When I was fresh out of college, I got called up for jury duty. It was actually a pretty fascinating experience and I highly recommend it. Some of the people I served with, though, were… interesting.

We’d agreed on most of the fourteen or so criminal charges in the case, including two of the three counts of child endangerment. Now, we were discussing the final of those. One of the criteria we were told for being guilty of this particular charge was that the child had to feel endangered. The child in this case was a baby. All but one of us concluded that, due to the particular circumstances, the baby had no idea what was going on and thus didn’t feel endangered and thus the person wasn’t guilty of this particular charge.

The holdout was a woman from the Caribbean — I forget where precisely. I point this out only to explain the sentence structure of her argument since English was her second language or perhaps even third. This is how the argument went, verbatim.

Woman: “When I was in my country, one day, I try to feed my baby. He wouldn’t take the breast! Wouldn’t take the breast!” *Pauses* “Lightning come down, set fire to the house!”

The Rest Of Us: “…”

Woman: “…”

The Rest Of Us: “…”

Me: *Grasping at straws* “Um…okay, so… you’re saying that babies have some kind of sixth sense about what is going on around them, so this baby knew that the man was threatening him even though the baby’s mother wasn’t really worried about the guy?”

Woman: “YES! Babies know!”

Everyone else proclaimed their disbelief.

Me: “Okay, why don’t we move on to the other charges and come back to this one later?”

Eventually, we were able to convince her that, in this case, lightning not come down, not set fire to the house, as far as this baby was concerned.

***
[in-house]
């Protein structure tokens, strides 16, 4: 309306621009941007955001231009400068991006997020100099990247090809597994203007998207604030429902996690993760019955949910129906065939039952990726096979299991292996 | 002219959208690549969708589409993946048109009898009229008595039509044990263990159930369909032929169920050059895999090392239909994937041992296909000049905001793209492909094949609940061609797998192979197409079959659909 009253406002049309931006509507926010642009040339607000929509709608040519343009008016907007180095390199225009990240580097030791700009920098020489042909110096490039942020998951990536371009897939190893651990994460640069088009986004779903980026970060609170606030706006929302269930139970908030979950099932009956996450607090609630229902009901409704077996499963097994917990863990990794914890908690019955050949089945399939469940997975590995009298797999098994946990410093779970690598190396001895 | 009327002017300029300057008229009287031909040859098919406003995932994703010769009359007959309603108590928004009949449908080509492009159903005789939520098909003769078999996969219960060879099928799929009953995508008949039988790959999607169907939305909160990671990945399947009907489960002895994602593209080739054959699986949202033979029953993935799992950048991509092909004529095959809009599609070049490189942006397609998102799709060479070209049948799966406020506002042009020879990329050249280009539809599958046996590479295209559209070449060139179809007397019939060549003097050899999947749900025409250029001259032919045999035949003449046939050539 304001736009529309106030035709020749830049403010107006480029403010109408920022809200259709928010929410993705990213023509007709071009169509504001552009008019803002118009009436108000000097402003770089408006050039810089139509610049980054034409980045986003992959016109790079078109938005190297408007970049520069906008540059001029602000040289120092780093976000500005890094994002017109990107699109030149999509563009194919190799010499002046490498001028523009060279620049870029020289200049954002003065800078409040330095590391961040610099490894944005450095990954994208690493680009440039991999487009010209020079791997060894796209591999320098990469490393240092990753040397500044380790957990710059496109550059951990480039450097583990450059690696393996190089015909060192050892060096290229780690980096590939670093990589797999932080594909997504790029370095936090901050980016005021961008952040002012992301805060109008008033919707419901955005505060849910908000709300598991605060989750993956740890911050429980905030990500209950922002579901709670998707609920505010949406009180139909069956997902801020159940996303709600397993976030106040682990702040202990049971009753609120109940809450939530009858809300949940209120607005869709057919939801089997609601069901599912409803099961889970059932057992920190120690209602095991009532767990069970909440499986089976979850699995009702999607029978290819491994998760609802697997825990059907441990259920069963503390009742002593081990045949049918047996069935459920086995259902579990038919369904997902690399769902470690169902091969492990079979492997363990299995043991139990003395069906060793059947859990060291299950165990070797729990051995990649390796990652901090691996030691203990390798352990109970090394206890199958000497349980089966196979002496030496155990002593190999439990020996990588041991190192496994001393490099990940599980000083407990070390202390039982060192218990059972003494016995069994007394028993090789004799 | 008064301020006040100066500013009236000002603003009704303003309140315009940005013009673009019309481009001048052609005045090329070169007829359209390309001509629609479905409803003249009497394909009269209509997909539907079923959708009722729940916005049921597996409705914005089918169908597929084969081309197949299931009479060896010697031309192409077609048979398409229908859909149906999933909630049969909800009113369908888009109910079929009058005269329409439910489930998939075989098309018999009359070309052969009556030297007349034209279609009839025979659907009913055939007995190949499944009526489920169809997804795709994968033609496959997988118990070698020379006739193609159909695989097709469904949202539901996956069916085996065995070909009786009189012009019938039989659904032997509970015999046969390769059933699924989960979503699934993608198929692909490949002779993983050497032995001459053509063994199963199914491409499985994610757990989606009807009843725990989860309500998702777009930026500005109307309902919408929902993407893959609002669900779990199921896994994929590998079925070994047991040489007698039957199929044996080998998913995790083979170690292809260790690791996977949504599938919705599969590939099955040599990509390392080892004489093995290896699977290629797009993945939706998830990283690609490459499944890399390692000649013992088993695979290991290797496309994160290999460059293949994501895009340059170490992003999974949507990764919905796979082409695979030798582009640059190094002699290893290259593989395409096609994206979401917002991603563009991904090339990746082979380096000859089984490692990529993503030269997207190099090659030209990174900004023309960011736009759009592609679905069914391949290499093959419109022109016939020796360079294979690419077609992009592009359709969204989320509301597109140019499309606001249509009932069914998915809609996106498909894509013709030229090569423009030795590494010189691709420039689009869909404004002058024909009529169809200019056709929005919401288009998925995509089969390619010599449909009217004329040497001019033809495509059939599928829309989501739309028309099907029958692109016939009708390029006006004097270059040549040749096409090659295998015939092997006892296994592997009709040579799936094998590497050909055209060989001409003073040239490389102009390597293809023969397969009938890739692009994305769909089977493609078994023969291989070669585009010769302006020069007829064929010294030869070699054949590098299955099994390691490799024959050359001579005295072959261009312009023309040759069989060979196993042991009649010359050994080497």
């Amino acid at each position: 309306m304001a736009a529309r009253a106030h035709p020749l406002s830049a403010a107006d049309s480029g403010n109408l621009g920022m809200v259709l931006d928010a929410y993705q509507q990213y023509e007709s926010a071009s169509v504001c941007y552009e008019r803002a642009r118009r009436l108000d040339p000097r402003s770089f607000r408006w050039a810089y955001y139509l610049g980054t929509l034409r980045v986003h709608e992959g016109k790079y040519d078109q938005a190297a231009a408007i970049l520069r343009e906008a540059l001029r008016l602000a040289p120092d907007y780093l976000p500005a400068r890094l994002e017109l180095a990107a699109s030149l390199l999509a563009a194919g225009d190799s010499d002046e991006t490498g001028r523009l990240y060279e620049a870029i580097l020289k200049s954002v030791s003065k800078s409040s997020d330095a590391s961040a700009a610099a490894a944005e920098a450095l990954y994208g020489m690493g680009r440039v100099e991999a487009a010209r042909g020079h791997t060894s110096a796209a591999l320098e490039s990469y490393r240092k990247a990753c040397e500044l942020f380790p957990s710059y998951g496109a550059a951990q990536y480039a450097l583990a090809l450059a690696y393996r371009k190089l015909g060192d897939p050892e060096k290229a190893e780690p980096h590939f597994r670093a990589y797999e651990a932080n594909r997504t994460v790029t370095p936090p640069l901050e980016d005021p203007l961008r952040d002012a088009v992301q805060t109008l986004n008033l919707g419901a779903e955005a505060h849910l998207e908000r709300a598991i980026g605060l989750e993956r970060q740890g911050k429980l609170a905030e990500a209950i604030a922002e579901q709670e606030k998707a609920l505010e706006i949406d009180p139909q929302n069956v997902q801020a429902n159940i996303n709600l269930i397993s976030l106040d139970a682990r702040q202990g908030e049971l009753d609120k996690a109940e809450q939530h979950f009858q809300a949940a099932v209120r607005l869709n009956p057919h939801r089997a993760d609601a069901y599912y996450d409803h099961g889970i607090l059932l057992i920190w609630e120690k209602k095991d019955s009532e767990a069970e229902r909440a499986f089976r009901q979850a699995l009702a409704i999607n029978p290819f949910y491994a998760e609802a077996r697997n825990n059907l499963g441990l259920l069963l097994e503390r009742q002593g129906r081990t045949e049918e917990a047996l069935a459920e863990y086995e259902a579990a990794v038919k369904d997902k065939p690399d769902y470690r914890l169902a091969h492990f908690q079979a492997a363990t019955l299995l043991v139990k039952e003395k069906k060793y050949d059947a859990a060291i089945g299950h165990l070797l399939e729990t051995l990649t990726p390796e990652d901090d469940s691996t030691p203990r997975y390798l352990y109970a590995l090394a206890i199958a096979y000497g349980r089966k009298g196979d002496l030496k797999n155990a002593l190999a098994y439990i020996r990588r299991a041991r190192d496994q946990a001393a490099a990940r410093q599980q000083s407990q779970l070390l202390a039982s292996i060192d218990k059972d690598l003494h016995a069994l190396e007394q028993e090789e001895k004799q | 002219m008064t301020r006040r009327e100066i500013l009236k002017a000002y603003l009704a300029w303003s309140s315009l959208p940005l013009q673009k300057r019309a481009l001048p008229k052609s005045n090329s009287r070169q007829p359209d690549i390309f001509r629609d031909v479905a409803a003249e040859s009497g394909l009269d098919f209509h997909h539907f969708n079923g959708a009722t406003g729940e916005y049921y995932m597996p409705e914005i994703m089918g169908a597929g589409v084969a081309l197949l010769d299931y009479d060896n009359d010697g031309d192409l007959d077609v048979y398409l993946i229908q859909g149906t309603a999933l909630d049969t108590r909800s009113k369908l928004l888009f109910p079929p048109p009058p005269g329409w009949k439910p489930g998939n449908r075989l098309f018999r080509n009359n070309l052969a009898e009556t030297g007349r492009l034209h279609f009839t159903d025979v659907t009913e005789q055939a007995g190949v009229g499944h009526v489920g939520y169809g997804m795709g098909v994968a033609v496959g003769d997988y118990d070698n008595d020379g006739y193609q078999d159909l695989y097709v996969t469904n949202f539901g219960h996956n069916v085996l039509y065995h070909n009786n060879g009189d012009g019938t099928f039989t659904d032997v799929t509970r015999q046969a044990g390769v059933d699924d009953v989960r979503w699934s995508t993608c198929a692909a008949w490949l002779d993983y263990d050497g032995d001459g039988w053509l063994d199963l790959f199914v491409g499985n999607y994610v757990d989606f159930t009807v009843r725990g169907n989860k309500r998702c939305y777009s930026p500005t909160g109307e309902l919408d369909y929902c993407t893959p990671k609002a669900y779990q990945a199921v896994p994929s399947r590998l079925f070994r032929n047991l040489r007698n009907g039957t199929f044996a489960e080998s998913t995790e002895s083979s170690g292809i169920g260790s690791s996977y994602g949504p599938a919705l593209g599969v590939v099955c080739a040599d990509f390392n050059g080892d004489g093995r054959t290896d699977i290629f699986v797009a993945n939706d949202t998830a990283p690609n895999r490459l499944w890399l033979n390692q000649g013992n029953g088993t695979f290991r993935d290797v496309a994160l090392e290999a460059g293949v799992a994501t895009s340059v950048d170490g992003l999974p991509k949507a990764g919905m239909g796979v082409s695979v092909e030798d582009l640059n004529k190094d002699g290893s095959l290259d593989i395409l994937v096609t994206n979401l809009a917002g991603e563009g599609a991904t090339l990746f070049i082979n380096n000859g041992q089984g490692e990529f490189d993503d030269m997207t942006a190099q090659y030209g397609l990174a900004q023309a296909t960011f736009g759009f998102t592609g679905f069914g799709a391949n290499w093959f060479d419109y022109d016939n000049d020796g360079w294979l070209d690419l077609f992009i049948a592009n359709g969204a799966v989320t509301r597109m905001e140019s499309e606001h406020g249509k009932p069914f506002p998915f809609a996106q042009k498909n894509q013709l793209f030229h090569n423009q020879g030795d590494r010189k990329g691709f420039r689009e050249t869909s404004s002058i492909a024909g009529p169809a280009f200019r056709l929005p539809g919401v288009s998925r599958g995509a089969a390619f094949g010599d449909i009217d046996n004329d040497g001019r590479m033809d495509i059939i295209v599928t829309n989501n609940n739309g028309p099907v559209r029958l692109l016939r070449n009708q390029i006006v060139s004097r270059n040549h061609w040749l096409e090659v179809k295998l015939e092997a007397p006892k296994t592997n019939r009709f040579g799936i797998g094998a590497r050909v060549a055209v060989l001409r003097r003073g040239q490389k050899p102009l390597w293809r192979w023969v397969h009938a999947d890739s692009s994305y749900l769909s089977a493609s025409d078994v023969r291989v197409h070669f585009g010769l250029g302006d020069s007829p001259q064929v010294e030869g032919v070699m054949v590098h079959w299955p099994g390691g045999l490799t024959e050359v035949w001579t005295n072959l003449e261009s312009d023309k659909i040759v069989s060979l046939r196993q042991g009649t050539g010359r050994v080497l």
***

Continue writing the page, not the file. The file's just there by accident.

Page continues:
This story is part of our Best Of July 2021 roundup!

Read the next Best Of July 2021 roundup story!

Read the Best Of July 2021 roundup!

No Shortage Of Gas Here

, , , , , , | Working | June 2, 2021

My carbonated water machine has run out of gas so I bring the cylinder in to exchange it for a full one. I see a set of boxes of the cylinders I need, but in front of them is a sign that says, “If you are exchanging cylinders, do not take one of these boxes. Please go to the checkout to exchange.” So, I do. I tell the woman at my register that I am exchanging my cylinder and she starts processing the exchange as I’m extracting my old one from my bag. Then, the cashier at the next register speaks to me.

Cashier #2: “If you are exchanging, you just come up here; you don’t get one of those boxes.” 

My cashier and I both look at her, confused.

Me: “That is literally what I am doing right now.”

Cashier #2: “Those boxes aren’t for exchanging.”

Cashier #1: “She didn’t bring a box.”

Cashier #2: “You just come up to the registers with your old cylinder. We have to give you the new ones from ones we have behind the counter.”

Me: “Again, that is exactly what I am doing. I do not have a box. I read the sign.”

Cashiers #1 & #2: “There’s a sign?”

Me: “Yes.”

I tell them what it says.

Me: “And that is why I came straight up to the registers and did not bring a box.”

My cashier is finishing up my transaction.

Cashier #2: “You don’t take the boxes—”

My cashier interrupts her to start chewing her out a bit.

Cashier #1: “Why are you telling her to do something she already did?” 

They were still discussing it as I left. Not sure what was so confusing about me doing what I was supposed to, not having the thing I wasn’t supposed to, and already being helped by someone else who wasn’t having any trouble.